When I was seven years old, I asked if I could become a Catholic. What captured my heart and imagination at such a young age was the Eucharist; the idea that the Body and Blood, Soul and Divinity, of Jesus Christ was physically present here and now in our midst. The celebration of Corpus Christi has held the devotion of the faithful since the feast was instituted in our liturgical calendar in the 13th century. Given that the Eucharist is the “source and summit” of our life, this should be no surprise. However, the power of this feast to motivate us toward transforming our world is often hidden amidst the ritual of this devotion. This celebration holds personal significance for me not only as a Norbertine priest, but as a social worker as well.
Our tradition’s understanding of the Body of Christ is centered in our sacramental encounter, but it does not stop there. We speak of the mystical Body of Christ as the Church, as the assembly of baptized believers. We also see the presence of Christ clearly defined in our tradition as in those experiencing poverty, oppression, suffering, and marginalization. We hear this from Christ himself in Matthew 25: “whatever you do to the least of these you do to me.” This sense of the presence of Christ has also been strongly emphasized by saints and mystics over the centuries, from John Chrysostom to Mother Teresa of Calcutta.
Our sacramental experience of the Body and Blood of Christ is just the beginning. It becomes the window that moves our hearts and minds to yearn more deeply to know that same Christ who not only gave himself for us, but desires to be taken in by us so that we may come to share most deeply in Him. The pageantry, ritual, and exaltation of the presence of the Holy that we see in our liturgies, processions, and adoration surrounding this feast are what express for us the honor and dignity to be shown toward God’s tangible presence in our midst. This should open our eyes to then want to seek that presence in all of life—in the community we know to be Christ’s mystical Body, and in those who seem to be at the peripheries.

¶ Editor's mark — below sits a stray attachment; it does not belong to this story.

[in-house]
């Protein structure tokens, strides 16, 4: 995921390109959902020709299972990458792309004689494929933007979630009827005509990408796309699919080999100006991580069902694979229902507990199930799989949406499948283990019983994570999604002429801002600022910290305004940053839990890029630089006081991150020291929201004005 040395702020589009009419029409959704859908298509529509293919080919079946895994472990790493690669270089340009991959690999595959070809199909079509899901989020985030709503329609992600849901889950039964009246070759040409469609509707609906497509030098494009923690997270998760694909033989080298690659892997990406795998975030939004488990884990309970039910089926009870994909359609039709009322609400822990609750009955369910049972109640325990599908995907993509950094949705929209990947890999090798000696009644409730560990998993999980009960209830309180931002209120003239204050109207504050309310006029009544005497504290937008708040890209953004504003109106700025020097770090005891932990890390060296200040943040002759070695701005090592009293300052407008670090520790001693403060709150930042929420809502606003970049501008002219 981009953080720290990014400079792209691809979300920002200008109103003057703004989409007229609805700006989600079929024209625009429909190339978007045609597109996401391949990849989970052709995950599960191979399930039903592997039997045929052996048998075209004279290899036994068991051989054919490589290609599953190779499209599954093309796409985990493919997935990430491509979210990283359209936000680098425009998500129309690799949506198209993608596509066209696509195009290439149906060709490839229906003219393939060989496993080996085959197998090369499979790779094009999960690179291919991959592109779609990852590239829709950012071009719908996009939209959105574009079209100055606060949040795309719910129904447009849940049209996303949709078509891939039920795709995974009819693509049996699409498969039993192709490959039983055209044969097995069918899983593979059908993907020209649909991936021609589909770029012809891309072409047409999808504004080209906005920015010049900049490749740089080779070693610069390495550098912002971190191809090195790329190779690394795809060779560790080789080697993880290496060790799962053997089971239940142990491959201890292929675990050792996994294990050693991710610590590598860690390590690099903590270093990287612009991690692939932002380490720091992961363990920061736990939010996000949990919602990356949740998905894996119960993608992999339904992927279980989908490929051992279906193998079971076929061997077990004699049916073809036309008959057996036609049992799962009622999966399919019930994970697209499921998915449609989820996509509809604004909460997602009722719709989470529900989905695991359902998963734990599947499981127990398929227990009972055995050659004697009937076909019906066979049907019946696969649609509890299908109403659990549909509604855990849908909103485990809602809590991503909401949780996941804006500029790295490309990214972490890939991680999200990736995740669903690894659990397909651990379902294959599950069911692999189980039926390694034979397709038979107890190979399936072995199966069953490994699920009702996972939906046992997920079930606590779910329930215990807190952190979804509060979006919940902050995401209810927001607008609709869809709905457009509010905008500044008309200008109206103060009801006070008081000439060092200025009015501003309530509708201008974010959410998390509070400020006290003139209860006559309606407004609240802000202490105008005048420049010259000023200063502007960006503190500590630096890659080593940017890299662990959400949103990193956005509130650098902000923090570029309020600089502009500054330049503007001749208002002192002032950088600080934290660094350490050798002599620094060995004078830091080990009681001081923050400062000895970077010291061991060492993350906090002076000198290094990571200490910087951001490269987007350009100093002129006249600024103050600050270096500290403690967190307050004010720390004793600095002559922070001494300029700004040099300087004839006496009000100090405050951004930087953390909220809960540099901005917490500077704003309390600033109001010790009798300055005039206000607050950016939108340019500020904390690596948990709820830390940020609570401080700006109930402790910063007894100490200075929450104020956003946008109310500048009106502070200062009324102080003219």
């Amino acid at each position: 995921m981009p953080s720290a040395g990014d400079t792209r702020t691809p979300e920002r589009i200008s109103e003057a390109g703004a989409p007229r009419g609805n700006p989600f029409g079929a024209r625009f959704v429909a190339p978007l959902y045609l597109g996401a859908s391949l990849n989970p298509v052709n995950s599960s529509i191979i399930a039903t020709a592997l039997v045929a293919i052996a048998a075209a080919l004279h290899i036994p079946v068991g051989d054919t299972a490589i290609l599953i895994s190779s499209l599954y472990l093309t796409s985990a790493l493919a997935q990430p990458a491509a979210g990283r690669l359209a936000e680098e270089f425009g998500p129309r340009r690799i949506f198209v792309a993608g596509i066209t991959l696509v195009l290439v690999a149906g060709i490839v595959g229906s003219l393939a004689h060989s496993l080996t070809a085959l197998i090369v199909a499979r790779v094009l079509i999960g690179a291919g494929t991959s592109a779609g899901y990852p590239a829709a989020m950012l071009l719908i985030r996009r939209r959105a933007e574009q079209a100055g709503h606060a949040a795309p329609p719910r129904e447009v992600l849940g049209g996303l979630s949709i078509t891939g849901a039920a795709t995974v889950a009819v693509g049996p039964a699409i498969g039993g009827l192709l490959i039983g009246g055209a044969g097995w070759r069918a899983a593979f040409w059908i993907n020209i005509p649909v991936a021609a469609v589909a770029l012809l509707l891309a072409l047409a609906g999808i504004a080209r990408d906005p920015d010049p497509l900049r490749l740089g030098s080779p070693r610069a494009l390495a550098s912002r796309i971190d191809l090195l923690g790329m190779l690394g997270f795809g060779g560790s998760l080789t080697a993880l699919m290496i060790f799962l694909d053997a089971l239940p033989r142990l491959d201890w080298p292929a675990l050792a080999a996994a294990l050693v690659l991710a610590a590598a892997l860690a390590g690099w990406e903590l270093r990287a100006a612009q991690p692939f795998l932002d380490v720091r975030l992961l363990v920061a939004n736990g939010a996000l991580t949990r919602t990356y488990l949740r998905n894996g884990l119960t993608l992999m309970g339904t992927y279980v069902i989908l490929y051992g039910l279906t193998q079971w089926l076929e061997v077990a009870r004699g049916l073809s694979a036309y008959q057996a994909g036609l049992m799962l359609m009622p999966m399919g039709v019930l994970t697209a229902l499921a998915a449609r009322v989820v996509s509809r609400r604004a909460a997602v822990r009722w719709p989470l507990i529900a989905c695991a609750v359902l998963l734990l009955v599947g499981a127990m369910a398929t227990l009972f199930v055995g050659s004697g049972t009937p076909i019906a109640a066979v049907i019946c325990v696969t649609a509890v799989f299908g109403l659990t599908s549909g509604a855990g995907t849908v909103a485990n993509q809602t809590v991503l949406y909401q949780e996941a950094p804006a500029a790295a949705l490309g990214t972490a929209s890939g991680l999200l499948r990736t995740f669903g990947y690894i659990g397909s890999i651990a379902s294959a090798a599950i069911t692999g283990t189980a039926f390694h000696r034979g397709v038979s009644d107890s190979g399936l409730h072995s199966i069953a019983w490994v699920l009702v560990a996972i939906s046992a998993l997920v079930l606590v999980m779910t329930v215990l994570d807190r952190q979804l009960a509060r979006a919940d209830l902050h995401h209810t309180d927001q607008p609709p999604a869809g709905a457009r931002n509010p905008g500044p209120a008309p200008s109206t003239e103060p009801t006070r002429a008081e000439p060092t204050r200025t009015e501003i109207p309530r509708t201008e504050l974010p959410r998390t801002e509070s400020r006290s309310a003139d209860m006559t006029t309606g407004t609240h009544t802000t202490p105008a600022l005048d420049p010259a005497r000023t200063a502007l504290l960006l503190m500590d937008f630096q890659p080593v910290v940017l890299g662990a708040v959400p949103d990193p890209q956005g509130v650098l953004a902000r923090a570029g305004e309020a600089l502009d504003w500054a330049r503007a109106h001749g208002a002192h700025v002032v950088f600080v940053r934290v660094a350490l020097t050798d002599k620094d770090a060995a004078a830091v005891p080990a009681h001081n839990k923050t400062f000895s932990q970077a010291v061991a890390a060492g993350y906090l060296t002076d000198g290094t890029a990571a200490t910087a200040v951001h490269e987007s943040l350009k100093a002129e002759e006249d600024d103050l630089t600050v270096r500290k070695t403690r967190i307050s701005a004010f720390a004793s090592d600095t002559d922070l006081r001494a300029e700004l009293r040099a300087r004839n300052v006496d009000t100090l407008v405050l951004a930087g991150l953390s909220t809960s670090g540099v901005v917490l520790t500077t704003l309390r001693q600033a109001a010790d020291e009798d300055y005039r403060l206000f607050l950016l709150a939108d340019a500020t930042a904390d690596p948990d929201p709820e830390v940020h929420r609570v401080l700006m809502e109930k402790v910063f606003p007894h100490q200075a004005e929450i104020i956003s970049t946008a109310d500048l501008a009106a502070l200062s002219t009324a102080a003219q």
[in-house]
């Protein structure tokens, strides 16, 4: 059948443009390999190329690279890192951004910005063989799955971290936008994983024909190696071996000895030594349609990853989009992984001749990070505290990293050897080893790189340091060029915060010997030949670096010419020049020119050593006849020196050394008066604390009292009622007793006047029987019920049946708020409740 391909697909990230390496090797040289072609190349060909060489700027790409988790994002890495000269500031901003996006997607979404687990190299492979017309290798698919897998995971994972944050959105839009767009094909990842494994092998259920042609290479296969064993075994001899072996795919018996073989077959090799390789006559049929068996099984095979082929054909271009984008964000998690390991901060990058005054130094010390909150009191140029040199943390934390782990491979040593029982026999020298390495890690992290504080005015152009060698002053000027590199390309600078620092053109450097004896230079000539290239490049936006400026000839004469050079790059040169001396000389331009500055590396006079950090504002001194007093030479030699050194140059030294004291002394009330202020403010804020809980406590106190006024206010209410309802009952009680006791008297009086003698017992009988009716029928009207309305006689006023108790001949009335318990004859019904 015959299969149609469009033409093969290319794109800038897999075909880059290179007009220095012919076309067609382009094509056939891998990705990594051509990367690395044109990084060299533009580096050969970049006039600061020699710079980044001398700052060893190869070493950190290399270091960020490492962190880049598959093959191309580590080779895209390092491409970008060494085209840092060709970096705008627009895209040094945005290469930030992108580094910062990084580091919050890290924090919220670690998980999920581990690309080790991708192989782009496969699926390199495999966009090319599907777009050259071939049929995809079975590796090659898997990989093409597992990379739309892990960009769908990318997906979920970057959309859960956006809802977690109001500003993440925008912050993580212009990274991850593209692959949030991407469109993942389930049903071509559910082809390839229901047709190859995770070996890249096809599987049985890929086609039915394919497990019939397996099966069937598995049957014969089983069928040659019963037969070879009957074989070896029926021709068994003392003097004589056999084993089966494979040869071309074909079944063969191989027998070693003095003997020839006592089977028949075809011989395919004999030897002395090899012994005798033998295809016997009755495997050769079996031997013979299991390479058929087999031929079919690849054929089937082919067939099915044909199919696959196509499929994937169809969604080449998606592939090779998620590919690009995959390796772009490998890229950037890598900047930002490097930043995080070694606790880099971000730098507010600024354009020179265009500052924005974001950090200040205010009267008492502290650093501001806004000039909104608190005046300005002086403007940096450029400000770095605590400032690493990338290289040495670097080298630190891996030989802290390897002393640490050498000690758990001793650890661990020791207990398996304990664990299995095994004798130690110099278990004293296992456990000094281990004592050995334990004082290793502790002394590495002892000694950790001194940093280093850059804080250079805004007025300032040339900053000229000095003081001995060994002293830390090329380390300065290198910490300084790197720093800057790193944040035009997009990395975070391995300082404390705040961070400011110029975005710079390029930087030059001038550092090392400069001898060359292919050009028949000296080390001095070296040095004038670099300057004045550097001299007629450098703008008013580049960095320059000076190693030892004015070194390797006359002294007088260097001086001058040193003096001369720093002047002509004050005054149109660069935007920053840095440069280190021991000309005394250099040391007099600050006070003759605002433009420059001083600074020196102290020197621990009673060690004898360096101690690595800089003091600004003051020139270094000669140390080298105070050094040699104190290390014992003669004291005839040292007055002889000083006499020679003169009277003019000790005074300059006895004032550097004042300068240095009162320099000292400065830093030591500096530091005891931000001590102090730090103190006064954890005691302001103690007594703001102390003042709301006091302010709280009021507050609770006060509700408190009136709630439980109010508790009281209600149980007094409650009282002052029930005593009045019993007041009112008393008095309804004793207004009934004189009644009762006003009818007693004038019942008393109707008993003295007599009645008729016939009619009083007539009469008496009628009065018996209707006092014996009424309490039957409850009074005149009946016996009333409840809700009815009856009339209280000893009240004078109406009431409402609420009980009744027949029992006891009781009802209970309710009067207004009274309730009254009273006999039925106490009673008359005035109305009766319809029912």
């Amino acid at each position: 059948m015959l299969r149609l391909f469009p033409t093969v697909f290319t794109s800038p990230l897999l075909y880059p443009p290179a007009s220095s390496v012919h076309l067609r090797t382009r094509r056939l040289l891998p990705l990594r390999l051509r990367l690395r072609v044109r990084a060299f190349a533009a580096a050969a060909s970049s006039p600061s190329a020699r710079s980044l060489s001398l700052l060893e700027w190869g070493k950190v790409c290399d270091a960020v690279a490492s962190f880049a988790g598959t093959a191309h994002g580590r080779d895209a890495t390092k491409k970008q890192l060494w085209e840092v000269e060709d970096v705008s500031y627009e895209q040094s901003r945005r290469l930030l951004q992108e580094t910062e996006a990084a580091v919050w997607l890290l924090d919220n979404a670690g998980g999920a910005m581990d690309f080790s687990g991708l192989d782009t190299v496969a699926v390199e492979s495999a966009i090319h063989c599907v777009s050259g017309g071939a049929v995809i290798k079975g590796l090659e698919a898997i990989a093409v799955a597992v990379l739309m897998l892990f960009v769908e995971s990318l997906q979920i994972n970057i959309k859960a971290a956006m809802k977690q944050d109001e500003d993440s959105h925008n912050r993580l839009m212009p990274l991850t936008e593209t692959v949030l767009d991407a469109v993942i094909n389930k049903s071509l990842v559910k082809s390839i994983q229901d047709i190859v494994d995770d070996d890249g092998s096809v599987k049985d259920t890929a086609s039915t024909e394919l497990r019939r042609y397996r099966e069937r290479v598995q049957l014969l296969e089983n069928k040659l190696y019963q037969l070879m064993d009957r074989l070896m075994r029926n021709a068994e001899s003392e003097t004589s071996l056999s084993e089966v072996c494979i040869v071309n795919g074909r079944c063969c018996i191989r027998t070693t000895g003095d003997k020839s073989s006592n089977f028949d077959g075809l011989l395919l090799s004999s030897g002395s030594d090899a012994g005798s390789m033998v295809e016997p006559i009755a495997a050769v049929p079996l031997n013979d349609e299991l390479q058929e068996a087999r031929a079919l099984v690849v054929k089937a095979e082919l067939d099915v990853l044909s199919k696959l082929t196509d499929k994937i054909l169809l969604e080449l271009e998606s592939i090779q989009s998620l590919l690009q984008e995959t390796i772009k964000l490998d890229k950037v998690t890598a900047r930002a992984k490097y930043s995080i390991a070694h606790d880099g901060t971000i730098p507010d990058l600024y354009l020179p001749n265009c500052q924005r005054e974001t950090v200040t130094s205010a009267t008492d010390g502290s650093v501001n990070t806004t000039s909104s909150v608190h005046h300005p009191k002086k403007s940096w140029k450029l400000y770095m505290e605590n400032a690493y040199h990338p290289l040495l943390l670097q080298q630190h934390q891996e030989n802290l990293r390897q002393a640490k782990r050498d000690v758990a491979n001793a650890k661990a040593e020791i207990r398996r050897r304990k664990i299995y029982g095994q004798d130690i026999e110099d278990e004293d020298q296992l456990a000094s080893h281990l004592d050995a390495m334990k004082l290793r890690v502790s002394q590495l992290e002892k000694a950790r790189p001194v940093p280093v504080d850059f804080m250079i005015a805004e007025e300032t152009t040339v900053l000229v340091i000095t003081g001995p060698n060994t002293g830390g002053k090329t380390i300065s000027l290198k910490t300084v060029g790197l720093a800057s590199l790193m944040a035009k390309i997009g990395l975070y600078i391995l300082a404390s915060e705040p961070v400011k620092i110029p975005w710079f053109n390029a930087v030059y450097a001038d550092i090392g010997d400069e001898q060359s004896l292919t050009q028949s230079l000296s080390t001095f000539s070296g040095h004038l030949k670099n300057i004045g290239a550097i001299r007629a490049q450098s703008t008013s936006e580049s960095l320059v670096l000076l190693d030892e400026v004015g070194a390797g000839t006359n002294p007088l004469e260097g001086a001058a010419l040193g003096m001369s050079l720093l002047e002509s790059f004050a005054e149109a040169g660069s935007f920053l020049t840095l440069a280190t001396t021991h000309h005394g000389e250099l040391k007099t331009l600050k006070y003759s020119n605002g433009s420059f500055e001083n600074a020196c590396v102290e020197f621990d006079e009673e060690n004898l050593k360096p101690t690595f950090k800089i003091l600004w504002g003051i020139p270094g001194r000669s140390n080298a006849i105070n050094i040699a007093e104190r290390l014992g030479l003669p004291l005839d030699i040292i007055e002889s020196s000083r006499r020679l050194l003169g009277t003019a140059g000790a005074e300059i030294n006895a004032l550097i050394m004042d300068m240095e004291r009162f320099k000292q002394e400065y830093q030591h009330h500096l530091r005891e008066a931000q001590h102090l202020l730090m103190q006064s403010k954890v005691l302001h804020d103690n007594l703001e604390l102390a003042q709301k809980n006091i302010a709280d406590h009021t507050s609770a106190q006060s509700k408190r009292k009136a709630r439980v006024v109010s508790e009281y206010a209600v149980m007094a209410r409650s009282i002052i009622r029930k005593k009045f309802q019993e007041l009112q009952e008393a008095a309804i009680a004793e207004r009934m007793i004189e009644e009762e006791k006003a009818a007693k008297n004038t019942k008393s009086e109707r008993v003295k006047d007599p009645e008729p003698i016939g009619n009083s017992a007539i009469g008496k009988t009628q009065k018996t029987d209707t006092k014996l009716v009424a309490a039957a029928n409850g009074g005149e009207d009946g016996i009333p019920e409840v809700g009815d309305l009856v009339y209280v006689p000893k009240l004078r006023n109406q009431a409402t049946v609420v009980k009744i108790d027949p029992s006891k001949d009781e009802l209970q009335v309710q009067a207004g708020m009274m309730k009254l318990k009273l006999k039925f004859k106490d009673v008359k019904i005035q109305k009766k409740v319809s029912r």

When I find myself struggling to respond with compassion, patience, or mercy in my ministries, I come back to the Blessed Sacrament. I remind myself of what it is to encounter our Risen Lord in a clear and knowable way. From there I can go forth, and remember that that is the same Lord I am encountering in my sisters and brothers in Christ, and in those I serve—be it formally as clients in an agency, or simply those in need who cross my path.
More so than my individual interactions, to encounter the profound unity that Christ calls us to as members of his Body, inspires me to see injustices, discrimination, and oppression not just as social ills but as violence against the will of God. If we wish to live the dignity of the sacrament we celebrate so fervently, then we must struggle to overcome the divisions and fractures that exist within God’s family.
When we come to know the power and majesty of Christ in the Sacrament, we come to see more clearly the imperative to uphold that same dignity present to us through those who suffer. When we can come to respond well to one another in our needs, struggles, and injustices, we come to see more clearly the Body of Christ who we are formed to be through Jesus’ self-gift to us on the altar.
Rev. Graham Golden, O. Praem. is a member of the Norbertine Community of Santa Maria de la Vid Abbey in Albuquerque New Mexico. He currently serves as the Coordinator of Program Development, Evaluation, and Research for the Catholic Foundation of the Archdiocese of Santa Fe.
Reflect further on Christ’s presence in the Church community, his body with the U.S. Catholic bishops’ series on Sacraments and Social Mission: Living the Gospel, Being Disciples.